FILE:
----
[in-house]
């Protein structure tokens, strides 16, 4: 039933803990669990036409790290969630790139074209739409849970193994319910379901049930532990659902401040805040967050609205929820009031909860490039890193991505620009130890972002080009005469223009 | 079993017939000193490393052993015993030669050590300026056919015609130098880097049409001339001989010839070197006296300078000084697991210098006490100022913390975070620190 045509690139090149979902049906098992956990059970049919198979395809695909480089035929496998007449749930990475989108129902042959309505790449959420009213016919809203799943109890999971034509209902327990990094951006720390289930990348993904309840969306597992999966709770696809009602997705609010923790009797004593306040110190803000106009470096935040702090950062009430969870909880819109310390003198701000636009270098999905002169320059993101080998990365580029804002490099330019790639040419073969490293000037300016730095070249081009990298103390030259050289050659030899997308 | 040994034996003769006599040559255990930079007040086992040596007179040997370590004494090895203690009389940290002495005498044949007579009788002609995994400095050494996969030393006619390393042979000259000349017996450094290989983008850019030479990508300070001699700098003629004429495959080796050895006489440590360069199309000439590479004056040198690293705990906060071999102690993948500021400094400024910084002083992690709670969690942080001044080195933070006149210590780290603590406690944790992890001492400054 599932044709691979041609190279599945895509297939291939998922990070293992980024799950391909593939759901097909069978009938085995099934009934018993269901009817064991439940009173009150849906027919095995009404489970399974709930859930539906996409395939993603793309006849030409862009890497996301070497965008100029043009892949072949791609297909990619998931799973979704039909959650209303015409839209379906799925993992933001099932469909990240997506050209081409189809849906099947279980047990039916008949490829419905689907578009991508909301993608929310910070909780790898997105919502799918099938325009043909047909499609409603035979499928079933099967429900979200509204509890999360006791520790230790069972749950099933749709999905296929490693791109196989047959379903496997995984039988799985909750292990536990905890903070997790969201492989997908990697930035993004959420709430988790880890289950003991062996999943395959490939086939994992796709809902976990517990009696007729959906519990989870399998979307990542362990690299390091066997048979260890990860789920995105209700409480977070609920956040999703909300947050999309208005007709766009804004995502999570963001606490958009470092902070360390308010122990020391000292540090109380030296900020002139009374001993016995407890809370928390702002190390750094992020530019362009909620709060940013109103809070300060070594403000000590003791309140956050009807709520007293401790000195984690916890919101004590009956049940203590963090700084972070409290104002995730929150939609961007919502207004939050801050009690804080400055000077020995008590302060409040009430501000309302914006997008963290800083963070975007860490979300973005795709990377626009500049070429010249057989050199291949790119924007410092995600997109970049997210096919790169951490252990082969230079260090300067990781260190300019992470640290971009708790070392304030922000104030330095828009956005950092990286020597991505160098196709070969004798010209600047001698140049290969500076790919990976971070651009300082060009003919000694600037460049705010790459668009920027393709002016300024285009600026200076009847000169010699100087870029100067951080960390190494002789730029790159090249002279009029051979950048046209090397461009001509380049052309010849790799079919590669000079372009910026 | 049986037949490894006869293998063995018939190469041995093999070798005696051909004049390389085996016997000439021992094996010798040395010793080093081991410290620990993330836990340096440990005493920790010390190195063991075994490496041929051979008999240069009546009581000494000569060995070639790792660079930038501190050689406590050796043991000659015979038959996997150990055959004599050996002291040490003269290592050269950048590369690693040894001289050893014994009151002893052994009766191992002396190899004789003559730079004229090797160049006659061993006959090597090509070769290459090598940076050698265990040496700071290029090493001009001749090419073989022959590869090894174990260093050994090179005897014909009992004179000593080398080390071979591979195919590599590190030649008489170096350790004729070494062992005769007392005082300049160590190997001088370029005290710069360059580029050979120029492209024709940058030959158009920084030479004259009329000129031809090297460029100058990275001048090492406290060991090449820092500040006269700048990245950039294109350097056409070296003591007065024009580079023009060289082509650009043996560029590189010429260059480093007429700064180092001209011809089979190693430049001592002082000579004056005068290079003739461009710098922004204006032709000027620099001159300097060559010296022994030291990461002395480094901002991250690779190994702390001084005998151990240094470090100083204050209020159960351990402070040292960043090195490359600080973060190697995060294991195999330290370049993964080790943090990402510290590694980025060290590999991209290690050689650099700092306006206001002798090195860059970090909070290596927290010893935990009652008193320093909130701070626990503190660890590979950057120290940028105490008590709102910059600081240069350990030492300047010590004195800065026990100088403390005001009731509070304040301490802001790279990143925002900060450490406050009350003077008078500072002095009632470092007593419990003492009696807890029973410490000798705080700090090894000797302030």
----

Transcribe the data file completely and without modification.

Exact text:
[in-house]
């Protein structure tokens, strides 16, 4: 039933803990669990036409790290969630790139074209739409849970193994319910379901049930532990659902401040805040967050609205929820009031909860490039890193991505620009130890972002080009005469223009 | 079993017939000193490393052993015993030669050590300026056919015609130098880097049409001339001989010839070197006296300078000084697991210098006490100022913390975070620190 045509690139090149979902049906098992956990059970049919198979395809695909480089035929496998007449749930990475989108129902042959309505790449959420009213016919809203799943109890999971034509209902327990990094951006720390289930990348993904309840969306597992999966709770696809009602997705609010923790009797004593306040110190803000106009470096935040702090950062009430969870909880819109310390003198701000636009270098999905002169320059993101080998990365580029804002490099330019790639040419073969490293000037300016730095070249081009990298103390030259050289050659030899997308 | 040994034996003769006599040559255990930079007040086992040596007179040997370590004494090895203690009389940290002495005498044949007579009788002609995994400095050494996969030393006619390393042979000259000349017996450094290989983008850019030479990508300070001699700098003629004429495959080796050895006489440590360069199309000439590479004056040198690293705990906060071999102690993948500021400094400024910084002083992690709670969690942080001044080195933070006149210590780290603590406690944790992890001492400054 599932044709691979041609190279599945895509297939291939998922990070293992980024799950391909593939759901097909069978009938085995099934009934018993269901009817064991439940009173009150849906027919095995009404489970399974709930859930539906996409395939993603793309006849030409862009890497996301070497965008100029043009892949072949791609297909990619998931799973979704039909959650209303015409839209379906799925993992933001099932469909990240997506050209081409189809849906099947279980047990039916008949490829419905689907578009991508909301993608929310910070909780790898997105919502799918099938325009043909047909499609409603035979499928079933099967429900979200509204509890999360006791520790230790069972749950099933749709999905296929490693791109196989047959379903496997995984039988799985909750292990536990905890903070997790969201492989997908990697930035993004959420709430988790880890289950003991062996999943395959490939086939994992796709809902976990517990009696007729959906519990989870399998979307990542362990690299390091066997048979260890990860789920995105209700409480977070609920956040999703909300947050999309208005007709766009804004995502999570963001606490958009470092902070360390308010122990020391000292540090109380030296900020002139009374001993016995407890809370928390702002190390750094992020530019362009909620709060940013109103809070300060070594403000000590003791309140956050009807709520007293401790000195984690916890919101004590009956049940203590963090700084972070409290104002995730929150939609961007919502207004939050801050009690804080400055000077020995008590302060409040009430501000309302914006997008963290800083963070975007860490979300973005795709990377626009500049070429010249057989050199291949790119924007410092995600997109970049997210096919790169951490252990082969230079260090300067990781260190300019992470640290971009708790070392304030922000104030330095828009956005950092990286020597991505160098196709070969004798010209600047001698140049290969500076790919990976971070651009300082060009003919000694600037460049705010790459668009920027393709002016300024285009600026200076009847000169010699100087870029100067951080960390190494002789730029790159090249002279009029051979950048046209090397461009001509380049052309010849790799079919590669000079372009910026 | 049986037949490894006869293998063995018939190469041995093999070798005696051909004049390389085996016997000439021992094996010798040395010793080093081991410290620990993330836990340096440990005493920790010390190195063991075994490496041929051979008999240069009546009581000494000569060995070639790792660079930038501190050689406590050796043991000659015979038959996997150990055959004599050996002291040490003269290592050269950048590369690693040894001289050893014994009151002893052994009766191992002396190899004789003559730079004229090797160049006659061993006959090597090509070769290459090598940076050698265990040496700071290029090493001009001749090419073989022959590869090894174990260093050994090179005897014909009992004179000593080398080390071979591979195919590599590190030649008489170096350790004729070494062992005769007392005082300049160590190997001088370029005290710069360059580029050979120029492209024709940058030959158009920084030479004259009329000129031809090297460029100058990275001048090492406290060991090449820092500040006269700048990245950039294109350097056409070296003591007065024009580079023009060289082509650009043996560029590189010429260059480093007429700064180092001209011809089979190693430049001592002082000579004056005068290079003739461009710098922004204006032709000027620099001159300097060559010296022994030291990461002395480094901002991250690779190994702390001084005998151990240094470090100083204050209020159960351990402070040292960043090195490359600080973060190697995060294991195999330290370049993964080790943090990402510290590694980025060290590999991209290690050689650099700092306006206001002798090195860059970090909070290596927290010893935990009652008193320093909130701070626990503190660890590979950057120290940028105490008590709102910059600081240069350990030492300047010590004195800065026990100088403390005001009731509070304040301490802001790279990143925002900060450490406050009350003077008078500072002095009632470092007593419990003492009696807890029973410490000798705080700090090894000797302030």